If Sky identifies that your Sky Glass TV or Sky Stream puck is being used at a different address, they will notify you via email and a message on your account.
This is the first warning, asking you to stop this practice as soon as possible.
Sky will send up to two notifications before taking further action. If your Sky equipment continues to be used at a different address after these warnings, the additional location charge will automatically be applied to your bill.
The amount will cover an additional subscription fee – £26.
But if you’re subscribed to additional content add-ons – such as Sky Cinema, Sky Sports, etc. – Sky’s page implies that you will still only be charged an extra £26 – and not the full price of your subscription.
Keep in mind, with this also being a breach of your Sky contract – Sky is well within its rights to suspend your account, and they may choose to do so instead (or in addition to) charging the location fee.
Sky and Netflix: Is ‘Paid Sharing’ a Shared Future?
As mentioned, the Additional Location Charge sounds somewhat similar to Netflix’s “Paid Sharing” fee, which is coming to the UK soon.
The paid sharing scheme (also known as “Extra Members”) lets Netflix subscribers add discounted paid sub-accounts for people they don’t live with, each with their own profile, personalized recommendations, login and password.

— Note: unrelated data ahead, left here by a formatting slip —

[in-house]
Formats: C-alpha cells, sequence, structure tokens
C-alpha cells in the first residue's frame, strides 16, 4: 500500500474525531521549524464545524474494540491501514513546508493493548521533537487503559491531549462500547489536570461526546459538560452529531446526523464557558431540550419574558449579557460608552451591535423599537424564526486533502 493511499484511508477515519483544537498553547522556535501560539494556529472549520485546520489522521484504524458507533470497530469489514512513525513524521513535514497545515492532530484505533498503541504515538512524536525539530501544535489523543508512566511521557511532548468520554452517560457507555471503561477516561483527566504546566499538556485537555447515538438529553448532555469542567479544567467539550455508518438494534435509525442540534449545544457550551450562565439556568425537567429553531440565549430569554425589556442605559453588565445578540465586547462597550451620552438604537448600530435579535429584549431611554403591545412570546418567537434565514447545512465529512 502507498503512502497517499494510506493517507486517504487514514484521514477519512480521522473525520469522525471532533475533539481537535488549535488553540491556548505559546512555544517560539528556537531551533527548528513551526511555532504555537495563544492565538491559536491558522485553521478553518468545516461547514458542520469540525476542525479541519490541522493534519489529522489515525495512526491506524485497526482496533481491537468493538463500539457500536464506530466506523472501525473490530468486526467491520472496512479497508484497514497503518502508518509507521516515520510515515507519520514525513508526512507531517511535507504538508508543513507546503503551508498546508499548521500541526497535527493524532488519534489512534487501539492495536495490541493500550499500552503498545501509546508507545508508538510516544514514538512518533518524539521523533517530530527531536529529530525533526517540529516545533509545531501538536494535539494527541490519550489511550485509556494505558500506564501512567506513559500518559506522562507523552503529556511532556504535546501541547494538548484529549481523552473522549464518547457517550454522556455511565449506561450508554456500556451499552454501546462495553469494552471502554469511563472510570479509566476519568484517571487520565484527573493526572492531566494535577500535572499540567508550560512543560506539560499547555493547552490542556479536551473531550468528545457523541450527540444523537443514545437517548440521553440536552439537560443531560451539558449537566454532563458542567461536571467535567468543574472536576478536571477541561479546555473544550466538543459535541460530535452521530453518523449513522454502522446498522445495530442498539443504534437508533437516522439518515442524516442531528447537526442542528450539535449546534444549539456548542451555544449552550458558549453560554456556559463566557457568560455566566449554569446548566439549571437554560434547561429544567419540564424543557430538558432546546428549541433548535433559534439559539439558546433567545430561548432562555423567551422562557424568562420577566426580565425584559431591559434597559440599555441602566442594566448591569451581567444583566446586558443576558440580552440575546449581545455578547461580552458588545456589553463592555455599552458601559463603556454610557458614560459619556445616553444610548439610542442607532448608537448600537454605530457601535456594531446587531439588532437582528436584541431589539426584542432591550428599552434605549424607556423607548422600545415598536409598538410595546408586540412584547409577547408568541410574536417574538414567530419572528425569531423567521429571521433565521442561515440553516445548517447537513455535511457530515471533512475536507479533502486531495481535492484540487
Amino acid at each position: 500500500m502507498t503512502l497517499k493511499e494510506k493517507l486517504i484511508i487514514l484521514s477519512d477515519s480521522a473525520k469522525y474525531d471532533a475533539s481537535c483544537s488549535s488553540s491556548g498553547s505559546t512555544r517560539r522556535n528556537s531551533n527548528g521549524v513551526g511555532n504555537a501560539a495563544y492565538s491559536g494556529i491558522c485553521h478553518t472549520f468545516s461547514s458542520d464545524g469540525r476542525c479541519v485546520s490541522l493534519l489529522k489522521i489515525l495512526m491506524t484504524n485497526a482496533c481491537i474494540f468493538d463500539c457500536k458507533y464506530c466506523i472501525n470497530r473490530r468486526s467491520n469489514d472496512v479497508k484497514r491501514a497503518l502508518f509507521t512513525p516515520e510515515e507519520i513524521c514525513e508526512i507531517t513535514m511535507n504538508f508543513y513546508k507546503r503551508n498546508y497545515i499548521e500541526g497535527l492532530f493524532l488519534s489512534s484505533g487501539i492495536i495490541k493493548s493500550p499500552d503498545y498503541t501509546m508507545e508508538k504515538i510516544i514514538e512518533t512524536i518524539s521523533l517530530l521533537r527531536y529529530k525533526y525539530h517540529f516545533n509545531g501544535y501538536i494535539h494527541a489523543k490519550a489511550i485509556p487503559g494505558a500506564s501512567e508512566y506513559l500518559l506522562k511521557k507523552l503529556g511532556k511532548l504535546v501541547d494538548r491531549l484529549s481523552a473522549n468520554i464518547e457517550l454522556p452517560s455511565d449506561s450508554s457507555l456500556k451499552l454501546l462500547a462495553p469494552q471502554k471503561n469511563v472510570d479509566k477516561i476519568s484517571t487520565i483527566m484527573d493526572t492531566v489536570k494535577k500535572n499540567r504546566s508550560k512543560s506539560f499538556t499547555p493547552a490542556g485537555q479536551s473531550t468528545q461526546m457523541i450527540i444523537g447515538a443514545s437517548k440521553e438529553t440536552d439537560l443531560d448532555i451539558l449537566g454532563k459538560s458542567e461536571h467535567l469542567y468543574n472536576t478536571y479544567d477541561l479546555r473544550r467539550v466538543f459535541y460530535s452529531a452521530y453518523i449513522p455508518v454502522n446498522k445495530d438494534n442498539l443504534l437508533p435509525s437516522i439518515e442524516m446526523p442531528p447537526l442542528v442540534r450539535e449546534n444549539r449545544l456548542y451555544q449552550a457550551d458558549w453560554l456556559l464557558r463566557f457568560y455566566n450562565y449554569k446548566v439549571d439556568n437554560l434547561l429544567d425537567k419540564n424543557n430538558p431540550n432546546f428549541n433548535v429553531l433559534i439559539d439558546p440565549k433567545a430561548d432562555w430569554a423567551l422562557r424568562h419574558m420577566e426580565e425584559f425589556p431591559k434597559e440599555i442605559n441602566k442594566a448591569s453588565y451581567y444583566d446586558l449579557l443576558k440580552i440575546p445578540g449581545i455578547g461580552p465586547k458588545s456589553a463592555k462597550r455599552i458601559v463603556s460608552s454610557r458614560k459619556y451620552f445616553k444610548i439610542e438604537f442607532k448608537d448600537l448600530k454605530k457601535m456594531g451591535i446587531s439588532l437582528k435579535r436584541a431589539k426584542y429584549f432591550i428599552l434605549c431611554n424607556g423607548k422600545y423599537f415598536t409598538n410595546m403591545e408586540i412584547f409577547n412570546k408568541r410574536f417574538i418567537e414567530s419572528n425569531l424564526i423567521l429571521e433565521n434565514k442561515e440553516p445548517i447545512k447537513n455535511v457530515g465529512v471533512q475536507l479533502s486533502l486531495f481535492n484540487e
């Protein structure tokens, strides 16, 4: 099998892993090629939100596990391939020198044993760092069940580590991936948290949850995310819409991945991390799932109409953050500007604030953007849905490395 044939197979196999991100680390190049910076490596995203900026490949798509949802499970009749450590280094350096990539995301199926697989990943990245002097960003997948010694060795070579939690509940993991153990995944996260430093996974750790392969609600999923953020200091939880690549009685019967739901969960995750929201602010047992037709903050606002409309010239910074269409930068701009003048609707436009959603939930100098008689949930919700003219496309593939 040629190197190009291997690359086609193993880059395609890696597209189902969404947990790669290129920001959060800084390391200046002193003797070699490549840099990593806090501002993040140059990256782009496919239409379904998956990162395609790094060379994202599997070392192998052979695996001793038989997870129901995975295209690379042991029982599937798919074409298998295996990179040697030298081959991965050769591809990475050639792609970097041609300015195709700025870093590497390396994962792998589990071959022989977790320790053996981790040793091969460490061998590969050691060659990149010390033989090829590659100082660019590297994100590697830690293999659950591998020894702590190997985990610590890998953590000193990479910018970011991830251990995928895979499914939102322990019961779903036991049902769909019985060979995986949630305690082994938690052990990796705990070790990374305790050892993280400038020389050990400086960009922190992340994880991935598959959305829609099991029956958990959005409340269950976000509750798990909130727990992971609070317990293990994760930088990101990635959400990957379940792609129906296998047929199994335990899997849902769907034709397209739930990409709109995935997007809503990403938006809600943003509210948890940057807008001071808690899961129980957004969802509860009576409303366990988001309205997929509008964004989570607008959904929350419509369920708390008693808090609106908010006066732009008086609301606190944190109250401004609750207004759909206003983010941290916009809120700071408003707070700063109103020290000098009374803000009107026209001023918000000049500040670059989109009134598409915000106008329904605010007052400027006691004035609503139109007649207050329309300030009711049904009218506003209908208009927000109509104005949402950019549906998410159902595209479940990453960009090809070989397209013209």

Netflix’s Standard Plan subscribers can add one extra member, and Premium subscribers can currently add up to 2 extra members.
I’m sure Sky does NOT want to encourage account sharing, at this point in time at least.
So, is the Additional Local Charge just a penalty for users who might be thinking about sharing their Sky Pucks (giving it to a student who’s going to uni, for example) – or is it the first step for a possible future ‘Paid Sharing’ scheme from Sky?
I reached out to Sky for this article, but the company had no further information to share at this time.
For now, remember that sharing your Sky Puck with friends or family might seem like a friendly – or cost-saving – gesture, but it could end up costing you more than you bargained for, or even get your account suspended.